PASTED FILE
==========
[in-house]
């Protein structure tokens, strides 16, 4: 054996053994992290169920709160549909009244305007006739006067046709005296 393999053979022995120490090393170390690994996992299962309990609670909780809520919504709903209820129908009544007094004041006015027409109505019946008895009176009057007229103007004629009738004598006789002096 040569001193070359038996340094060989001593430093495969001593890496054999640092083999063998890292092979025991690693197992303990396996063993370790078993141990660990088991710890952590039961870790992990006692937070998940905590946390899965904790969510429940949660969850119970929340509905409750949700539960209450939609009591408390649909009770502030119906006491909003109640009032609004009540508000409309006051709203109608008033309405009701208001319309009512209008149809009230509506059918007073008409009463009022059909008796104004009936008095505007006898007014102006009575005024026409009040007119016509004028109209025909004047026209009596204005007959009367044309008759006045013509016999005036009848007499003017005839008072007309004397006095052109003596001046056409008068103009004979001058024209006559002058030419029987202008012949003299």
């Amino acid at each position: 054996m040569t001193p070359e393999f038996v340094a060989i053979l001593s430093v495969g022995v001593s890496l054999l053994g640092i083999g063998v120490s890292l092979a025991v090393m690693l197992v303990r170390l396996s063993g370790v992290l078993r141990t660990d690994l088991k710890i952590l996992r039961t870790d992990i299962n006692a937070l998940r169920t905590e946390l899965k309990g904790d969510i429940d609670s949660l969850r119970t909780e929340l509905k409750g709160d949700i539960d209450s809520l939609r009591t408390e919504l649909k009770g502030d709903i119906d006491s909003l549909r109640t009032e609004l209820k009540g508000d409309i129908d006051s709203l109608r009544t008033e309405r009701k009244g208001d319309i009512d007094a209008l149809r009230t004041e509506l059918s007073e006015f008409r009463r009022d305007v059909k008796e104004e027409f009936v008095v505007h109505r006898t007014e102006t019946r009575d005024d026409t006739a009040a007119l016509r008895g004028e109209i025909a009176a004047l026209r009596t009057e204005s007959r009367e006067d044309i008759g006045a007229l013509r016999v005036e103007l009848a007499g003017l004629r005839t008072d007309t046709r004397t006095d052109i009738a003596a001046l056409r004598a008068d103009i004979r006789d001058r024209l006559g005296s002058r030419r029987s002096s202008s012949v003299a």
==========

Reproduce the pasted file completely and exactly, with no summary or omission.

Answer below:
[in-house]
């Protein structure tokens, strides 16, 4: 054996053994992290169920709160549909009244305007006739006067046709005296 393999053979022995120490090393170390690994996992299962309990609670909780809520919504709903209820129908009544007094004041006015027409109505019946008895009176009057007229103007004629009738004598006789002096 040569001193070359038996340094060989001593430093495969001593890496054999640092083999063998890292092979025991690693197992303990396996063993370790078993141990660990088991710890952590039961870790992990006692937070998940905590946390899965904790969510429940949660969850119970929340509905409750949700539960209450939609009591408390649909009770502030119906006491909003109640009032609004009540508000409309006051709203109608008033309405009701208001319309009512209008149809009230509506059918007073008409009463009022059909008796104004009936008095505007006898007014102006009575005024026409009040007119016509004028109209025909004047026209009596204005007959009367044309008759006045013509016999005036009848007499003017005839008072007309004397006095052109003596001046056409008068103009004979001058024209006559002058030419029987202008012949003299």
């Amino acid at each position: 054996m040569t001193p070359e393999f038996v340094a060989i053979l001593s430093v495969g022995v001593s890496l054999l053994g640092i083999g063998v120490s890292l092979a025991v090393m690693l197992v303990r170390l396996s063993g370790v992290l078993r141990t660990d690994l088991k710890i952590l996992r039961t870790d992990i299962n006692a937070l998940r169920t905590e946390l899965k309990g904790d969510i429940d609670s949660l969850r119970t909780e929340l509905k409750g709160d949700i539960d209450s809520l939609r009591t408390e919504l649909k009770g502030d709903i119906d006491s909003l549909r109640t009032e609004l209820k009540g508000d409309i129908d006051s709203l109608r009544t008033e309405r009701k009244g208001d319309i009512d007094a209008l149809r009230t004041e509506l059918s007073e006015f008409r009463r009022d305007v059909k008796e104004e027409f009936v008095v505007h109505r006898t007014e102006t019946r009575d005024d026409t006739a009040a007119l016509r008895g004028e109209i025909a009176a004047l026209r009596t009057e204005s007959r009367e006067d044309i008759g006045a007229l013509r016999v005036e103007l009848a007499g003017l004629r005839t008072d007309t046709r004397t006095d052109i009738a003596a001046l056409r004598a008068d103009i004979r006789d001058r024209l006559g005296s002058r030419r029987s002096s202008s012949v003299a």